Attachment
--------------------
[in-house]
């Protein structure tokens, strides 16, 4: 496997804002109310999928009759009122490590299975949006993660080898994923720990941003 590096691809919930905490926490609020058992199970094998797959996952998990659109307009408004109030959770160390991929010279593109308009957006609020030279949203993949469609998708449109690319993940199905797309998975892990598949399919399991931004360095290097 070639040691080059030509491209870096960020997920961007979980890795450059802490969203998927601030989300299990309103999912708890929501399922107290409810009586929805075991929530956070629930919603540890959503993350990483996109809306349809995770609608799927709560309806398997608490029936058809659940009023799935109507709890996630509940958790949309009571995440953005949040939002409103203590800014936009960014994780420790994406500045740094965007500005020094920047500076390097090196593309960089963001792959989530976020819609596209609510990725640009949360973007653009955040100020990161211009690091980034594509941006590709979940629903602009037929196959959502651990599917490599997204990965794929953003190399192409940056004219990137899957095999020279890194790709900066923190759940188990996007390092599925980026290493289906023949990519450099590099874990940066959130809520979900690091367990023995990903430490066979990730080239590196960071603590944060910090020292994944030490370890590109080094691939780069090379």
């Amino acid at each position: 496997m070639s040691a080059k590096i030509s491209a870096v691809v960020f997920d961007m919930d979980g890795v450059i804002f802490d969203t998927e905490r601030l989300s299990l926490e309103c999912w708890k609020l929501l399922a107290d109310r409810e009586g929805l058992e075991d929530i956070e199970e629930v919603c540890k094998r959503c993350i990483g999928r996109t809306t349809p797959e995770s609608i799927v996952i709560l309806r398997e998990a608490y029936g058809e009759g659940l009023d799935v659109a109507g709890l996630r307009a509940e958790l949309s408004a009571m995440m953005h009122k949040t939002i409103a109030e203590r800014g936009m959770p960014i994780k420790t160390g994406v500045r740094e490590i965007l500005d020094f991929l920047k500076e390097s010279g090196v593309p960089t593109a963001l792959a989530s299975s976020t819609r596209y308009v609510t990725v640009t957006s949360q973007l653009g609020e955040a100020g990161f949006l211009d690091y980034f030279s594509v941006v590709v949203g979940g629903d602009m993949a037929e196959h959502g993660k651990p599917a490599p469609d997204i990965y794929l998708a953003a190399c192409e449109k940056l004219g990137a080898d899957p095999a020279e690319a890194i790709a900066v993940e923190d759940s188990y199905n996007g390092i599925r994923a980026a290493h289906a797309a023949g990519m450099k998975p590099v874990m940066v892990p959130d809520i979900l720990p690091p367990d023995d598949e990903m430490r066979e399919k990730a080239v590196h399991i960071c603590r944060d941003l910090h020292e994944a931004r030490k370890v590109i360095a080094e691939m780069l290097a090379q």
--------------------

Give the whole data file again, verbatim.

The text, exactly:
[in-house]
């Protein structure tokens, strides 16, 4: 496997804002109310999928009759009122490590299975949006993660080898994923720990941003 590096691809919930905490926490609020058992199970094998797959996952998990659109307009408004109030959770160390991929010279593109308009957006609020030279949203993949469609998708449109690319993940199905797309998975892990598949399919399991931004360095290097 070639040691080059030509491209870096960020997920961007979980890795450059802490969203998927601030989300299990309103999912708890929501399922107290409810009586929805075991929530956070629930919603540890959503993350990483996109809306349809995770609608799927709560309806398997608490029936058809659940009023799935109507709890996630509940958790949309009571995440953005949040939002409103203590800014936009960014994780420790994406500045740094965007500005020094920047500076390097090196593309960089963001792959989530976020819609596209609510990725640009949360973007653009955040100020990161211009690091980034594509941006590709979940629903602009037929196959959502651990599917490599997204990965794929953003190399192409940056004219990137899957095999020279890194790709900066923190759940188990996007390092599925980026290493289906023949990519450099590099874990940066959130809520979900690091367990023995990903430490066979990730080239590196960071603590944060910090020292994944030490370890590109080094691939780069090379």
């Amino acid at each position: 496997m070639s040691a080059k590096i030509s491209a870096v691809v960020f997920d961007m919930d979980g890795v450059i804002f802490d969203t998927e905490r601030l989300s299990l926490e309103c999912w708890k609020l929501l399922a107290d109310r409810e009586g929805l058992e075991d929530i956070e199970e629930v919603c540890k094998r959503c993350i990483g999928r996109t809306t349809p797959e995770s609608i799927v996952i709560l309806r398997e998990a608490y029936g058809e009759g659940l009023d799935v659109a109507g709890l996630r307009a509940e958790l949309s408004a009571m995440m953005h009122k949040t939002i409103a109030e203590r800014g936009m959770p960014i994780k420790t160390g994406v500045r740094e490590i965007l500005d020094f991929l920047k500076e390097s010279g090196v593309p960089t593109a963001l792959a989530s299975s976020t819609r596209y308009v609510t990725v640009t957006s949360q973007l653009g609020e955040a100020g990161f949006l211009d690091y980034f030279s594509v941006v590709v949203g979940g629903d602009m993949a037929e196959h959502g993660k651990p599917a490599p469609d997204i990965y794929l998708a953003a190399c192409e449109k940056l004219g990137a080898d899957p095999a020279e690319a890194i790709a900066v993940e923190d759940s188990y199905n996007g390092i599925r994923a980026a290493h289906a797309a023949g990519m450099k998975p590099v874990m940066v892990p959130d809520i979900l720990p690091p367990d023995d598949e990903m430490r066979e399919k990730a080239v590196h399991i960071c603590r944060d941003l910090h020292e994944a931004r030490k370890v590109i360095a080094e691939m780069l290097a090379q």